The first lawsuit was filed in federal district court in Washington, D.C., Friday evening challenging President Trump’s new emergency declaration to build his border wall.
Three Texas landowners and the Frontera Audubon Society in Texas asked a judge to halt any action Mr. Trump might take under the declaration, arguing that a fight with Congress over spending money doesn’t constitute an emergency under the 1970s-era National Emergencies Act.
The landowners say they’re in the path for future wall construction, while the Audubon Society says its members are bird-watchers who might see their favorite fowls chased out of the area by wall construction, impeding their ability to birdwatch.
The litigants said whatever justification Mr. Trump had for declaring an emergency disappeared earlier Friday when, in announcing his plans, the president said he could have waited and gotten the money over time from Congress.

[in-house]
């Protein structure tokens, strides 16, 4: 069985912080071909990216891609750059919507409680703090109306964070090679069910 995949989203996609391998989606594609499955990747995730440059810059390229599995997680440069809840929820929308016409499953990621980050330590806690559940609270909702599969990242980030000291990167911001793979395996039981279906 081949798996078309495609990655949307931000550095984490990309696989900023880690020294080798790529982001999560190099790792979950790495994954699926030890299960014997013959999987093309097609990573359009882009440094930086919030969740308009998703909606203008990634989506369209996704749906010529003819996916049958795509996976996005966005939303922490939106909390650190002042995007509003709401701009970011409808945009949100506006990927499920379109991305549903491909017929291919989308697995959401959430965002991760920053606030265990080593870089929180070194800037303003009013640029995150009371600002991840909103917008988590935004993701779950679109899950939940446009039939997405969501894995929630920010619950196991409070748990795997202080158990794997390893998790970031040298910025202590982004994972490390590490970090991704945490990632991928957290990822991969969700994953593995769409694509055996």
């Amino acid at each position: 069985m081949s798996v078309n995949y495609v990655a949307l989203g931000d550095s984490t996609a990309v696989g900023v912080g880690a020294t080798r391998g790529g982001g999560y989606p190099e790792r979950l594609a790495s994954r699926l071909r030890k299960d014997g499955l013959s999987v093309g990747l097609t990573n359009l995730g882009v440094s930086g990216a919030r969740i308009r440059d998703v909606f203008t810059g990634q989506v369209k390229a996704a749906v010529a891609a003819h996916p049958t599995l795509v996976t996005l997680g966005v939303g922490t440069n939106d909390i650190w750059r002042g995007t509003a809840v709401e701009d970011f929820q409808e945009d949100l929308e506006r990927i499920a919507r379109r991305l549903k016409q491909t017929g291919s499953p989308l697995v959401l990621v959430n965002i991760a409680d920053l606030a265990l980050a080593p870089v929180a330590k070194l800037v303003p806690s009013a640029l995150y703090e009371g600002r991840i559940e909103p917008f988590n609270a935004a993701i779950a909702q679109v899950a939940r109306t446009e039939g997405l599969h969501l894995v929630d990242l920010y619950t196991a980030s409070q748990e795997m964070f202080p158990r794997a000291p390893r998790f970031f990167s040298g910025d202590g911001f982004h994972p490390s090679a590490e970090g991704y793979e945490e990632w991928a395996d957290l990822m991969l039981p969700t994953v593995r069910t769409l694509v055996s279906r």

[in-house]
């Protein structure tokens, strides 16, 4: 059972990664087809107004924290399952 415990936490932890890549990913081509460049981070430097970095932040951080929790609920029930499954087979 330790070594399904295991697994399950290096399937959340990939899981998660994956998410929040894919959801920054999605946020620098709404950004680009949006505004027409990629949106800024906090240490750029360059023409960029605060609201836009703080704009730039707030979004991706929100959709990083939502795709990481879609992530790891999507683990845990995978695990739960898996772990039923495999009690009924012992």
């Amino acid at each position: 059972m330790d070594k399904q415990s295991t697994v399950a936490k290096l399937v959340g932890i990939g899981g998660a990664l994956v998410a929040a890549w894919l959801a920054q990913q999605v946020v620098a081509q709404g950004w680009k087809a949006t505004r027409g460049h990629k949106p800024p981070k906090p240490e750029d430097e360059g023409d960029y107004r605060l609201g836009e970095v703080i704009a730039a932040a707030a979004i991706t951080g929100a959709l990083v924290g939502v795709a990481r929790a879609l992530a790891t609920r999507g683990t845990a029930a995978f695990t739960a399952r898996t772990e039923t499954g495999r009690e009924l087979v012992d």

“I didn’t need to do this, but I’d rather do it much faster,” the president said.
The lawsuit challenges both a $3.6 billion transfer of funds from military construction projects to the border wall and another $2.5 billion pot of money for Defense Department counter-drug efforts.
SEE ALSO: Trump declares national emergency on border, taking extra money for wall
Only the first of those required an emergency declaration, but the new lawsuit says both are illegal, in the first case because there is no emergency and in the second instance because they doubted border walls would “block drug smuggling.”
Most of the plaintiffs’ argument over the lack of an emergency rests on statistics suggesting illegal immigration across the southwest border is lower now than it was at its peak in the late 1990s and early 2000s.